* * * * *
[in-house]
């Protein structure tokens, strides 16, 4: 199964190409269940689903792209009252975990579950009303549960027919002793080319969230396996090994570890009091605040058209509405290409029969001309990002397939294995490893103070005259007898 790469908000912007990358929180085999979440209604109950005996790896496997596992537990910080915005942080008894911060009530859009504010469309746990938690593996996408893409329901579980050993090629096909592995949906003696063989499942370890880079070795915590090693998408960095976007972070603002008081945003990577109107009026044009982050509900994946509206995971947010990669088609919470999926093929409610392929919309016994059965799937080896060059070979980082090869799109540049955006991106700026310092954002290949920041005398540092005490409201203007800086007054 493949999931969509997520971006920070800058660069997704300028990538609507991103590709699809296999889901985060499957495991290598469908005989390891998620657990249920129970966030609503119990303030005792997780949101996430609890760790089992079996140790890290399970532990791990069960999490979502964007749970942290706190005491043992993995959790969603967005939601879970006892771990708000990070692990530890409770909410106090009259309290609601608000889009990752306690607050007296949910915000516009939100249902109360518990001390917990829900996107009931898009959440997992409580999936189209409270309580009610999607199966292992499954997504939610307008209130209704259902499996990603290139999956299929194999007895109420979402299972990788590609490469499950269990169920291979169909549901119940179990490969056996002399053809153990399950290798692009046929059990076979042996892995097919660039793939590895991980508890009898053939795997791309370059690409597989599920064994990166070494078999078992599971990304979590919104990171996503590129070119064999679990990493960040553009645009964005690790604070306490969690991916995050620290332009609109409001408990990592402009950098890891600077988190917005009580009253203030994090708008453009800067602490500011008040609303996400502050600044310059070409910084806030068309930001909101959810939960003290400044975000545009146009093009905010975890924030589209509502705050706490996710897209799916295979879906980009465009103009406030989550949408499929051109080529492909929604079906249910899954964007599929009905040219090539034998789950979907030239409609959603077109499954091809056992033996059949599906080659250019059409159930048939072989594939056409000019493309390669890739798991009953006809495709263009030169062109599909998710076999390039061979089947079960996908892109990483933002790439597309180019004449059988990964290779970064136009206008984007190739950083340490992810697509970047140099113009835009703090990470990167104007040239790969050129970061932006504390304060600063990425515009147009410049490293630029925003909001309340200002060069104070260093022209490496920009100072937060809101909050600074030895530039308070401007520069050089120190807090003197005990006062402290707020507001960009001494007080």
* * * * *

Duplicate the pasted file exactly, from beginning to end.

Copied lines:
[in-house]
């Protein structure tokens, strides 16, 4: 199964190409269940689903792209009252975990579950009303549960027919002793080319969230396996090994570890009091605040058209509405290409029969001309990002397939294995490893103070005259007898 790469908000912007990358929180085999979440209604109950005996790896496997596992537990910080915005942080008894911060009530859009504010469309746990938690593996996408893409329901579980050993090629096909592995949906003696063989499942370890880079070795915590090693998408960095976007972070603002008081945003990577109107009026044009982050509900994946509206995971947010990669088609919470999926093929409610392929919309016994059965799937080896060059070979980082090869799109540049955006991106700026310092954002290949920041005398540092005490409201203007800086007054 493949999931969509997520971006920070800058660069997704300028990538609507991103590709699809296999889901985060499957495991290598469908005989390891998620657990249920129970966030609503119990303030005792997780949101996430609890760790089992079996140790890290399970532990791990069960999490979502964007749970942290706190005491043992993995959790969603967005939601879970006892771990708000990070692990530890409770909410106090009259309290609601608000889009990752306690607050007296949910915000516009939100249902109360518990001390917990829900996107009931898009959440997992409580999936189209409270309580009610999607199966292992499954997504939610307008209130209704259902499996990603290139999956299929194999007895109420979402299972990788590609490469499950269990169920291979169909549901119940179990490969056996002399053809153990399950290798692009046929059990076979042996892995097919660039793939590895991980508890009898053939795997791309370059690409597989599920064994990166070494078999078992599971990304979590919104990171996503590129070119064999679990990493960040553009645009964005690790604070306490969690991916995050620290332009609109409001408990990592402009950098890891600077988190917005009580009253203030994090708008453009800067602490500011008040609303996400502050600044310059070409910084806030068309930001909101959810939960003290400044975000545009146009093009905010975890924030589209509502705050706490996710897209799916295979879906980009465009103009406030989550949408499929051109080529492909929604079906249910899954964007599929009905040219090539034998789950979907030239409609959603077109499954091809056992033996059949599906080659250019059409159930048939072989594939056409000019493309390669890739798991009953006809495709263009030169062109599909998710076999390039061979089947079960996908892109990483933002790439597309180019004449059988990964290779970064136009206008984007190739950083340490992810697509970047140099113009835009703090990470990167104007040239790969050129970061932006504390304060600063990425515009147009410049490293630029925003909001309340200002060069104070260093022209490496920009100072937060809101909050600074030895530039308070401007520069050089120190807090003197005990006062402290707020507001960009001494007080």